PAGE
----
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Harker Heights Evening Star
Harker Heights Evening Star

Remembering the Fallen

Remembering the Fallen

For 9 hours and 11 minutes, they walked in honor of lives lost on Sept. 11

By Shannon Myers

Sunday at Purser Family Park in Harker Heights, for nine hours and 11 minutes, people joined together to walk and remember the lives lost on 9/11 and bring attention to the lives still being lost to veteran suicide at the Ole Glory Remembrance Walk and 22 Pushup Hourly Suicide Awareness Challenge, hosted by nonprofit, 22 Until None.
The nonprofit is veteran founded and operated with chapters located all over the United States. 22 Until None is committed to the prevention of veteran suicide through awareness, advocacy, training, and providing a network of resources to veterans within the community.
“It’s just about the human spirit. I don’t care about the quantity, I care about the quality,” said Frank Cash, 22 Until None Fort Hood chapter captain.
September is also suicide awareness month. Every hour on the hour, people were encouraged to join the 22 push up challenge to bring attention to the epidemic of veteran suicide.
The United States Department of Veteran Affairs state 22 veterans commit suicide every day.
“Having the largest military instillation here, people are aware, but once they get out they just go about their business,” said Sarah Elix, remembrance walker. “This is going on and it’s still important to remember our fallen heroes and remember those who have struggled with their demons… The community banding together one by one is incredibly awesome to see,” said Elix.
Over 100 people chose to spend part of their Sunday morning and afternoon with 22 Until None and several other organizations such as Team RWB and VETSports, to come together and remember.
“Every year, I have to think about how many innocent lives that were wasted. This is a way I can show my respect,” said Anke Farrar member of Team Red, White, & Blue (Team RWB). “I like the idea of the walk. So many kids are around, to show the kids what is honor, what is respect…I think it’s very important,” said Farrar.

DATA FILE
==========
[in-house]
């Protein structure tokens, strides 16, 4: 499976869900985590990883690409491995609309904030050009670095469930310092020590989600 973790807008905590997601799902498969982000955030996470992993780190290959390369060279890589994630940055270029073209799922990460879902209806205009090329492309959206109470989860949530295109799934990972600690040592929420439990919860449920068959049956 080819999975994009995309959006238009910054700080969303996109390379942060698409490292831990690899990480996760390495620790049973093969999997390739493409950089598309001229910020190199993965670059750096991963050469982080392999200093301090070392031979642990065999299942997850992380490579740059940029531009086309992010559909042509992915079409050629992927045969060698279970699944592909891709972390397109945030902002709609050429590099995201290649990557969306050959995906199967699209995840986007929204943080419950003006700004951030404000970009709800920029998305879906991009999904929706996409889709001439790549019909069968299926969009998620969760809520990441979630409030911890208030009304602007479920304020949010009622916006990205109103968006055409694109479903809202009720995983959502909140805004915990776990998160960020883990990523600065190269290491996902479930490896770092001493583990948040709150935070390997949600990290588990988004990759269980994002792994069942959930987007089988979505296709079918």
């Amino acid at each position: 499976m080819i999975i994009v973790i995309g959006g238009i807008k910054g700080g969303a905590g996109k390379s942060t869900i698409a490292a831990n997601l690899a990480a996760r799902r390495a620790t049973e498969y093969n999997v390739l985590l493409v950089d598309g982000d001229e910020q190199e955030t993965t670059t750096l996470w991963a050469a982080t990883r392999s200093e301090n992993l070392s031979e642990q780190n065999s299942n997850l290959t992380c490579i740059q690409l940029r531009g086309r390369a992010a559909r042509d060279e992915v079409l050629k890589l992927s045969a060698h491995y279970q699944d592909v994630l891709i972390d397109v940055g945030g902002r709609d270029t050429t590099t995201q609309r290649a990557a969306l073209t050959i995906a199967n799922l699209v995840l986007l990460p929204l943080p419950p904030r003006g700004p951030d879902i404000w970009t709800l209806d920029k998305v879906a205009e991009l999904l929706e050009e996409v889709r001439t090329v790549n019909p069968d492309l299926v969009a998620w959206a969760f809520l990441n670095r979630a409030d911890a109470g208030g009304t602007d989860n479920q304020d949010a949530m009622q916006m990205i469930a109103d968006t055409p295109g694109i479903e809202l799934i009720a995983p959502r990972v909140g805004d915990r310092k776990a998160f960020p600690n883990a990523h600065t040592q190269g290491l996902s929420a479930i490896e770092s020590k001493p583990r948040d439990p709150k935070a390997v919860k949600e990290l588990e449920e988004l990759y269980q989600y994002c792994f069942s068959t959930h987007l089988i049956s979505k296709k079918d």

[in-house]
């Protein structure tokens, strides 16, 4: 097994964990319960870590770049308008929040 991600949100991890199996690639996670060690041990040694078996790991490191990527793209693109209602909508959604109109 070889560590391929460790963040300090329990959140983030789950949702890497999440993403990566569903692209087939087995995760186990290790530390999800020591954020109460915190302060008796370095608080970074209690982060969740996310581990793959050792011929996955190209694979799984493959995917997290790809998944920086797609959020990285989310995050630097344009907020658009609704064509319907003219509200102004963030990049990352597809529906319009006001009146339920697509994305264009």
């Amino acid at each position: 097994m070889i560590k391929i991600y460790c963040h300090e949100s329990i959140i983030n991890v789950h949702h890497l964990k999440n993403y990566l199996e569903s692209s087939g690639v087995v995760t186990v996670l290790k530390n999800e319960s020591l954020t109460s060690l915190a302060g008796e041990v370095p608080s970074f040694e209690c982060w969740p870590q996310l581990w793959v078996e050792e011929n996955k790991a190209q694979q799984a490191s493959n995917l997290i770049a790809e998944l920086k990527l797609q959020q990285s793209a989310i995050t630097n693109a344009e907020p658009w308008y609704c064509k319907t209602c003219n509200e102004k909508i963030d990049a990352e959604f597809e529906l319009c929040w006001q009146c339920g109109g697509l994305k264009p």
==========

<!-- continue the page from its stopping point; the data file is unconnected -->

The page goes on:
At 9:11 a.m. a moment of silence was held and at each event that transpired on 9/11. There was an hourly rely walking the one mile track with the American flag.
“You should not forget. We have young people growing up, and we want to make sure they know what it means and what happened,” said walker and flag bearer, Giovanni Cicci. “It’s been 15 years and these kids weren’t even born yet. They need to know what people have sacrificed and are still sacrificing for their freedom,” said Ciccia.
One of the younger participants was 13-year-old, Leanne Edmond, who walked with her friends and participated in the pushup challenge.
“I just came out here to support with my mom and my sister. Just to remember them and support the families that have lost someone,” said 13 year-old Leanne Edmond.
Cash explained to Edmond after a round of pushups why it’s important to have the American flag in front of you and the message behind it.
“It doesn’t feel comfortable. The flag carries a weight. It’s heavy in blood. Many good people, greater than you and I have died defending it and its message… I have to honor this. I have to honor the lives of the people who have died and that’s what it’s all about,” said Cash.
For more information on 22 Until None, visit, For upcoming events at the local chapter visit Ft. Hood Chapter-22 Until None on Facebook.


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